The information in these subpages are intended to provide general information to Allies and members of the Texas State community who advocate, support and affirm LGBTQIA+ persons.
History & Current Events in the US
While LGBTQIA+ history extends to ancient history, this section focuses on several notable events of the LGBTQIA+ movement in the United States, beginning with the 1950's.
1950 - The Mattachine Society, the first American homophile group, is founded in New York
1969 - Stonewall Riots
1970 - First gay pride parade in New York City
1973 - The American Psychiatric Association removes homosexuality from its DSM-II Diagnostic and Statistical Manual of Mental Disorders, based largely on the research and advocacy of Evelyn Hooker
1978 - Rainbow flag first used as a symbol of gay and lesbian pride
1978 - International Lesbian and Gay Association is formed
1979 - First national gay rights march in Washington, D.C.
1980 - The Democratic National Convention becomes the first major political party in America to endorse a gay rights platform plank
1994 - American Medical Association denounces "cure" for homosexuality
2004 - Same-sex marriage in the United States: Massachusetts legalizes same-sex marriage in May while eleven other states ban the practice through public referenda in the November elections
2005 - Same-sex marriage in the United States: California extends some marriage rights to same-sex couples
2006 - Illinois outlaws sexual orientation discrimination
2010 - Don't Ask, Don't Tell is repealing - US Military allows LGBTQIA+ persons to serve openly.
2015 - The Supreme Court of the United States rules in favor of same-sex marriage nationwide and immediately recognizing marriage equality as legal.
Why LGBTQIA+ and not GLBT?
While GLB and GLBT remain commonly used terms, LGBTQIA+ has become the most preferred one. The main difference lies in the reordering of the letters "G" and "L." Doing so gives more attention to the concerns of lesbian women since previous years have often focused on gay men - for instance, the 1980s era when gay men received public attention, often unfavorable, due to the rising incidence rates of HIV/AIDS. The reordering could be construed as a feminist move, but the reality is that many women, not just feminists or lesbians, have been lobbying for equal attention in literary criticism, psychology and other areas of study. In addition, the term "LGBTQIA+" is more inclusive; it includes the "T" which stands for "transgender," the "Q" which can mean "queer" or "questioning" and "I" for Intersex. Sometimes, an additional "Q" represents "questioning" or an "A" will added for agender, aromantic, asexual, or "ally." On our website, the "Q" stands for queer although we are resources for anyone who is questioning.
What is Genderqueer?
Genderqueer is a gender identity. A person who identifies as genderqueer is signifying that they are other than man or woman, are both man and woman, or are some combination of the two. In any case, a person who is genderqueer rejects the idea that there are only two genders, woman and man, in the world. They may believe in three genders with genderqueer being the third besides the traditional two; they may view genderqueer as being one of many different genders outside of man and woman; or they may use the term in order to encompass all gender identities outside of the traditional two.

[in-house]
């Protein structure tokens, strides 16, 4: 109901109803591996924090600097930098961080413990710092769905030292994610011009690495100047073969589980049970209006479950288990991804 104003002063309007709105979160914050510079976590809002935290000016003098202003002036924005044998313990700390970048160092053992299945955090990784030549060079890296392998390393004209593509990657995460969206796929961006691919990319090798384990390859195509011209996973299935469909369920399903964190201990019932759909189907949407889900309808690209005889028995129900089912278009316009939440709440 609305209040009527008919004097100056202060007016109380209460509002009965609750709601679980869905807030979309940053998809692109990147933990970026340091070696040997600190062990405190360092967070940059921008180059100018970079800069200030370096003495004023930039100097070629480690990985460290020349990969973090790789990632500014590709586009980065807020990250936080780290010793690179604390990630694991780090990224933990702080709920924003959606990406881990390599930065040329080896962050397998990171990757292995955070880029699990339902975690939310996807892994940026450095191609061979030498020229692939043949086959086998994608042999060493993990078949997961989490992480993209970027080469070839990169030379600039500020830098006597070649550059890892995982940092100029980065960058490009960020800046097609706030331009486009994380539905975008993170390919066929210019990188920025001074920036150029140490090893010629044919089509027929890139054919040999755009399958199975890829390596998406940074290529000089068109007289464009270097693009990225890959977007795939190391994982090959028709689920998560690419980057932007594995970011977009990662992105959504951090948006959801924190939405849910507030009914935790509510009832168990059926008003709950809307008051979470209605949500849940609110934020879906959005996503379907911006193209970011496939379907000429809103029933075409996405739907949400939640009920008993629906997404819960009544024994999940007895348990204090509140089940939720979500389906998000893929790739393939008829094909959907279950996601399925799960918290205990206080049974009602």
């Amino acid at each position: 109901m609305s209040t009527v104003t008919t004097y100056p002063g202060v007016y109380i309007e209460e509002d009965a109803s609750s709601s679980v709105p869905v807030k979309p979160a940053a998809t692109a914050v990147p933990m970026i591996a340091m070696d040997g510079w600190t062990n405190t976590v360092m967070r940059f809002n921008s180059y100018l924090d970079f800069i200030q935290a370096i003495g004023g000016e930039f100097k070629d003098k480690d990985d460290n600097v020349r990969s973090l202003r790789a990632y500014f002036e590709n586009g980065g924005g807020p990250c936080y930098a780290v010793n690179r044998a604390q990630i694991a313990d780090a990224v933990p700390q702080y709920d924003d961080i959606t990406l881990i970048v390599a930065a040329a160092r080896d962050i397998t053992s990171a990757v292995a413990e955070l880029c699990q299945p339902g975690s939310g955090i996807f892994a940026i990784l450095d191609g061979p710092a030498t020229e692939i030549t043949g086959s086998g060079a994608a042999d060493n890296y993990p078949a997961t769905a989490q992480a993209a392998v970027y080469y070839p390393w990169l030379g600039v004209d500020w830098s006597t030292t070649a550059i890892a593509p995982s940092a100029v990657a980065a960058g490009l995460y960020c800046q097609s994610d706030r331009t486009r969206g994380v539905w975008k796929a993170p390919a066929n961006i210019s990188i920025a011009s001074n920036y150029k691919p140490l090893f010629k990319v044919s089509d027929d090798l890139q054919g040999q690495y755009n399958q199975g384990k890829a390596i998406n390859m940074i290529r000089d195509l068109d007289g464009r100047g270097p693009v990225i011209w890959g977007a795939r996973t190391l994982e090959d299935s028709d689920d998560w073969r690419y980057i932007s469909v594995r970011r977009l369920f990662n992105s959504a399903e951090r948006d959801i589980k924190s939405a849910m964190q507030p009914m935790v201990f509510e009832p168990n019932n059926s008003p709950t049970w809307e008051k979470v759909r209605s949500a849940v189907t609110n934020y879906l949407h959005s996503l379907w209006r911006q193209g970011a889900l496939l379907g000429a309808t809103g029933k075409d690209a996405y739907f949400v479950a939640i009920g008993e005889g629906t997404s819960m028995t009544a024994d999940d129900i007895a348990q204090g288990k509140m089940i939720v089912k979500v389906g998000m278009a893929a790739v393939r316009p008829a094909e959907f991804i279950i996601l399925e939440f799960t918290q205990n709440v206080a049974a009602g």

Since genderqueer people have many different views of gender, they also have many different ways of relating to the idea of gender. Some genderqueer people view genderqueer as being on the continuum between the two traditional roles of woman and man. Other genderqueer people believe that there are as many genders as there are people. Still others view the traditional roles of gender as a social construct and refuse to adhere to that construct in any form. Some genderqueer people may fit into their stereotypical gender role but still identify outside of that role and reject the traditional system of gender. Finally, other genderqueer people perceive gender as being fluid. This means that their gender varies from day to day or year to year.
Because genderqueer people have different understandings of gender, their use of pronouns may differ. For instance, some genderqueer people use the traditional pronouns “he” and “she” while others prefer to use gender-neutral pronouns. These pronouns include: “ze,” “per,” “sie” and “hir,” “zhe,” “hir,” and the singular “they.” Some genderqueer people may prefer that people alternate between “he” and “she” when referring to them, and others will prefer that people only use their name without any pronouns at all. Gender-neutral pronouns are appropriate when speaking of a hypothetical person or when speaking to a person who has not indicated their preference. It is always best to find out what a genderqueer person’s preference is rather than using pronouns with which they may not be comfortable.